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Made-in-the-North technologies are reducing the mining industry's carbon footprint

Battery-powered vehicles and pollution sensors are contributing toward a greener mining sector
MacLean Engineering battery electric shotcrete sprayer
MacLean Engineering's battery electric shotcrete sprayer (Company photo)

Kati McCartney is out to "change the conversation" that the mining industry is contributing to the Earth's climate change crisis.

The president of FROSKR, a Sudbury-based environmental consulting firm, said the negative reputation and media attention that often casts the mineral sector in a bad light has largely been earned over the years.

"Mining does have this perception that persists globally that it's harmful for the environment," said McCartney, "and can you blame them?"

Climate change is serious threat, she said, but a more responsible movement in mining provides a solution.

McCartney took part in a virtual Prospector and Developers Association of Canada presentation this week, offering some climate change solutions by Northern Ontario's mining industry.

"Mining plays a critical role in our new energy economy."

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Though it sounds contradictory that mining helps the environment, McCartney said the path to de-carbonization for the planet requires minerals to manufacture technologies like batteries, wind turbines and solar photovoltaics. 

Her company provides smart mining solutions that help mining operations reduce their carbon footprint.

FROSKR is a spinoff company from Bestech Engineering, now under the umbrella of the Inovinta Group of Companies. The company provides air quality monitoring systems to mining companies in the Sudbury basin, enabling them to observe their sulphur dioxide emissions in real time through a network of remote sensing devices. 

Her firm also works with miners on compliance issues, such as environmental baseline studies, permitting, mine closure plans and community engagement in supporting the international industry movement toward more responsible mining.

One of the best examples of how mining has cleaned up its act is the introduction – and increasing adoption – of underground battery electric vehicles (BEV).

MacLean Engineering, a Sudbury and Collingwood manufacturer of BEVs, is leading the way.

"Northern Ontario is a leader in creating battery electric vehicles and getting them into market," said Tara MacLean, product manager at MacLean.

Many in the mining industry have pledged to create more environmentally friendly products, she said. And the federal government is now providing tax subsidies to those industrial sectors that adopt battery-powered vehicles for their fleets.

Since their first BEV went out the shop door in 2016, MacLean has more than 30 vehicles working underground at 10 mine sites across Canada, racking up 70,000 operating hours over that period.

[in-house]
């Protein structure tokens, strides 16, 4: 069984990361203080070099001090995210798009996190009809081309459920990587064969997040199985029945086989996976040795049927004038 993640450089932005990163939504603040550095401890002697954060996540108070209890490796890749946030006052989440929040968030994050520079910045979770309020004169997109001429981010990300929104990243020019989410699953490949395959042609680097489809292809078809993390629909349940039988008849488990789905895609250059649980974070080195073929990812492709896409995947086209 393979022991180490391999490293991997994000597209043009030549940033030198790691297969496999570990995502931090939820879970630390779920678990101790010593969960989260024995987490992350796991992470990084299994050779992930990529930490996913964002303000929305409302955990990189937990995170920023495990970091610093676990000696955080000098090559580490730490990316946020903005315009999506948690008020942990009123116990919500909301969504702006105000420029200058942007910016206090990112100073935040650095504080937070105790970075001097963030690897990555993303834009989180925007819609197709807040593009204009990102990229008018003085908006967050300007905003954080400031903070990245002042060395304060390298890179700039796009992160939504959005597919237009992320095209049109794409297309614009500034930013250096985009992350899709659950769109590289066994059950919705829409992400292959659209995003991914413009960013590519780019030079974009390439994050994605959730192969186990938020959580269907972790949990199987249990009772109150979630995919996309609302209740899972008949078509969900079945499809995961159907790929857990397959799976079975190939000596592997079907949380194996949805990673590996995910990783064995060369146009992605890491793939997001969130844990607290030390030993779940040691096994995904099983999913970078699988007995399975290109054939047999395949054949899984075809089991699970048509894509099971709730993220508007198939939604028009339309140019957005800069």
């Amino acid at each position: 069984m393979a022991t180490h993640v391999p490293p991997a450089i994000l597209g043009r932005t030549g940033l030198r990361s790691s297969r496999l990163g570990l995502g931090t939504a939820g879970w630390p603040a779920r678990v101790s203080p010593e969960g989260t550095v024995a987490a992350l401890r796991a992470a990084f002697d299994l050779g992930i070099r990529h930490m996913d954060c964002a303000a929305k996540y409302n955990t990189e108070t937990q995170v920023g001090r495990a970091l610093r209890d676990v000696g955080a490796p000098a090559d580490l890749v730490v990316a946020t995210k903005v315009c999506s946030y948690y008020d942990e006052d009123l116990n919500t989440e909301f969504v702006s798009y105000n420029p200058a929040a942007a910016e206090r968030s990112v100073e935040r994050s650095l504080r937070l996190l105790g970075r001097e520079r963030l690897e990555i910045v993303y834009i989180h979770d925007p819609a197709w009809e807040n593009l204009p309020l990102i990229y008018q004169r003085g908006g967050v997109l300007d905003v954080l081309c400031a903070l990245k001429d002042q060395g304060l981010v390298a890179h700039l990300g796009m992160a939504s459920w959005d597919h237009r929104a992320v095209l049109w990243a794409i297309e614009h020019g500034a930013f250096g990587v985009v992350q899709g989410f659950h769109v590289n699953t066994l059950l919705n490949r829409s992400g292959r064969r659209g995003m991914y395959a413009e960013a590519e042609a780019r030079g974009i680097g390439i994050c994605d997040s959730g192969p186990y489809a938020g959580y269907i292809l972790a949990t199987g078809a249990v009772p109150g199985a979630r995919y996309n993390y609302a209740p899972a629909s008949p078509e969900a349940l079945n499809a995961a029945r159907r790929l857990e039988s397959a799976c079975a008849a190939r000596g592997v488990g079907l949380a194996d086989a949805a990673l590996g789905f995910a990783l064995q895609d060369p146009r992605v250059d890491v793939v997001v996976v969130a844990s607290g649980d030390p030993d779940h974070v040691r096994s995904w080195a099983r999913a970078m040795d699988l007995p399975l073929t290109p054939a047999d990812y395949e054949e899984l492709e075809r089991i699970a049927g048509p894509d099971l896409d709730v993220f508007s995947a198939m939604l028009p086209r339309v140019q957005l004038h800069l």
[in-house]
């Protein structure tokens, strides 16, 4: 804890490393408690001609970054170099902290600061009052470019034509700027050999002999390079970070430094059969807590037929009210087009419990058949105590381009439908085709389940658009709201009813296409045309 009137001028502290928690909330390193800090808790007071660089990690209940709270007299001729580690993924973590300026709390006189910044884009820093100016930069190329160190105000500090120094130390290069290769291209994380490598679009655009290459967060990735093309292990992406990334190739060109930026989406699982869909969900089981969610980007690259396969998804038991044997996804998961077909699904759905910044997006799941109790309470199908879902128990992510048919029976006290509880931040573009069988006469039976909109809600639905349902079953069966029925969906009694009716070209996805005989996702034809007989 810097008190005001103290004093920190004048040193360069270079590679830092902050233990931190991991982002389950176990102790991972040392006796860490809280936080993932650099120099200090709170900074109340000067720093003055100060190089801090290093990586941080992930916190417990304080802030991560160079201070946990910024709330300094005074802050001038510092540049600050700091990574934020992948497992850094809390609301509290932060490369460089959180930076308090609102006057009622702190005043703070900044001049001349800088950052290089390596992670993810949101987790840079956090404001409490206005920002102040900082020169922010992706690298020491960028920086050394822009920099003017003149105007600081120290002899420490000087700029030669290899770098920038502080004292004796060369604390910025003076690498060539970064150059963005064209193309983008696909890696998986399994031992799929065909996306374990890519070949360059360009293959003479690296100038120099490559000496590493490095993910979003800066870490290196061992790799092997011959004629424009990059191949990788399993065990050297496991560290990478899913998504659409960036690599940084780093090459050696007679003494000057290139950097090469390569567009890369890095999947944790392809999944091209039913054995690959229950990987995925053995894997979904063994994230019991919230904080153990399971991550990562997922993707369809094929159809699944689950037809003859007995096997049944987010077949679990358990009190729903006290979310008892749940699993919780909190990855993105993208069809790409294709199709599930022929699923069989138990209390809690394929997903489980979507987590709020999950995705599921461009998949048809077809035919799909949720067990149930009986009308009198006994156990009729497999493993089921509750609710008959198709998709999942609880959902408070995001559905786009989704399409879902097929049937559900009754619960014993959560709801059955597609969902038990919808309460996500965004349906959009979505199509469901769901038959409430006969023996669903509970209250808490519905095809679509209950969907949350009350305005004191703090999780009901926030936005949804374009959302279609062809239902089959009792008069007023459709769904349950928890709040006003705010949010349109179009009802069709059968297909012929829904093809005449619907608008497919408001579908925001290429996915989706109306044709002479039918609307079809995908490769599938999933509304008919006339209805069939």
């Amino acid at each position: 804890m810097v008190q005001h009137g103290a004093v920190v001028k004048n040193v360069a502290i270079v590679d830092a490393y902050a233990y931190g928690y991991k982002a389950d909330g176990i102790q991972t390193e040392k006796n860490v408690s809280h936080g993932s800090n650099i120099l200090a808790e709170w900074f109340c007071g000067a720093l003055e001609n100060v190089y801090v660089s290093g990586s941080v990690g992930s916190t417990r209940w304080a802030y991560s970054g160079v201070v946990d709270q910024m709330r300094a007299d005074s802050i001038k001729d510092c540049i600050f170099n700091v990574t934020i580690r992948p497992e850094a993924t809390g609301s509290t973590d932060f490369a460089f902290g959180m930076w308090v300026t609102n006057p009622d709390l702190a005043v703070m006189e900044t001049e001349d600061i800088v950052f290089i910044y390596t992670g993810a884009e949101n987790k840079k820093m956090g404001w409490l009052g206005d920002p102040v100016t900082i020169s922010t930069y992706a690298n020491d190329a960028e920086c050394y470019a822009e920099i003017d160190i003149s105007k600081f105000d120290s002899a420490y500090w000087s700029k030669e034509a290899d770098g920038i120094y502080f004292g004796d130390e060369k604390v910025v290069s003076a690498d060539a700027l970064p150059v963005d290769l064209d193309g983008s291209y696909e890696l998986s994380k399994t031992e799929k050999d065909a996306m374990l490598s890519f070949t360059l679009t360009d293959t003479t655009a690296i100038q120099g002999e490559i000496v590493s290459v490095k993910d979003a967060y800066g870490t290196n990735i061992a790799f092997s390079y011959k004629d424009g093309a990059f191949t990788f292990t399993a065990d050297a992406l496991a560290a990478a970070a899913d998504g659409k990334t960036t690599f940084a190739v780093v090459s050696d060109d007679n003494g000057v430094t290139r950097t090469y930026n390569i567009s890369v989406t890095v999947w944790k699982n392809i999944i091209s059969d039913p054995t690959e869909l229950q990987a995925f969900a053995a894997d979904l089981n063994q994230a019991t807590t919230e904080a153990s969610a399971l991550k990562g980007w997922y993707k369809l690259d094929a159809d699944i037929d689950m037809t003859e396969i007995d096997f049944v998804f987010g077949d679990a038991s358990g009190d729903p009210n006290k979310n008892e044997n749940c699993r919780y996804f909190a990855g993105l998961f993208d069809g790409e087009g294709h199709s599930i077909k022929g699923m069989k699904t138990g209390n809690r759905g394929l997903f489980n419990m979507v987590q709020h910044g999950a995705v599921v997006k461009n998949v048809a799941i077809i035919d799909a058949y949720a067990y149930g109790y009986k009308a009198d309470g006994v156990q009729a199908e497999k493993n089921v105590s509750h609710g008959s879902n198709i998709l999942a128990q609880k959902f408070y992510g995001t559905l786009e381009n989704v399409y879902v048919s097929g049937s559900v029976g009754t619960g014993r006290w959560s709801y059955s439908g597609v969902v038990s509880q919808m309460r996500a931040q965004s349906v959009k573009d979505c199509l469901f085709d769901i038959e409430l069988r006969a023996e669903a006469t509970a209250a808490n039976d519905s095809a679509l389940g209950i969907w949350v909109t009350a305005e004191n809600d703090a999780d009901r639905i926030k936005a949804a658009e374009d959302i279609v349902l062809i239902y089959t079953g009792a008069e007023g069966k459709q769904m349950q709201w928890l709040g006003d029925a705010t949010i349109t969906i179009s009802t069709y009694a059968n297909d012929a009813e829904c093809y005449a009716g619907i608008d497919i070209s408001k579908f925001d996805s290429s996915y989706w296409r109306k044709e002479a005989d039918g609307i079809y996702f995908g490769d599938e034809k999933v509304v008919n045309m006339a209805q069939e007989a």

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Fifteen are deployed at Newmont Gold's Borden Mine near Chapleau. Nine are on the job in the Sudbury basin.

The Borden Mine, anointed as the "mine of the future," runs an entirely underground battery fleet using MacLean vehicles, creating a quieter mine and a more environmentally friendly one with a lower carbon footprint.

Deploying a battery-powered fleet instead of diesel reduces the risk of hydrocarbon spills at Borden, she said.

Without having to vent diesel particulate from below ground, Newmont could install a modern ventilation-on-demand system that reduces the size of ducting and the number of fans to circulate fresh air in the mine, as well as save costs on energy consumption.

Borden's environmental footprint measures only 410 tonnes of carbon dioxide released into the atmosphere every year, compared to other mine sites, using diesel fleets, that emit in excess of 30,000 tonnes annually.

As battery technology evolves, the company continues to keep tabs by measuring the performance of their machines at work.

Last summer, MacLean ran an equipment trial at an underground mine in British Columbia where the MacLean team logged more than 360 hours in monitoring the data telemetry coming off one of its machines.

Of the total energy used by the vehicle, 25 per cent of the electricity – about 2.1 megawatts – was being generated by the machine itself.

"As the machine is going down-ramp, they're actually regenerating power coming back into the machine that's able to be used," said MacLean.

A diesel-powered machine would've burned 5,000 litres of fuel during the same trial period, amounting to 13 tonnes of carbon dioxide released, compared to 0.2 per cent from an electric vehicle.

"As we move from completely diesel fleets to completely electric fleets, we've completely changed the makeup of mine sites and how much energy is going into a mine site and how much carbon dioxide is coming out of a mine site," she said.

Since cars and batteries are made of minerals, MacLean said her technology can create an environmentally friendly cycle and start the mining industry down a carbon-neutral path.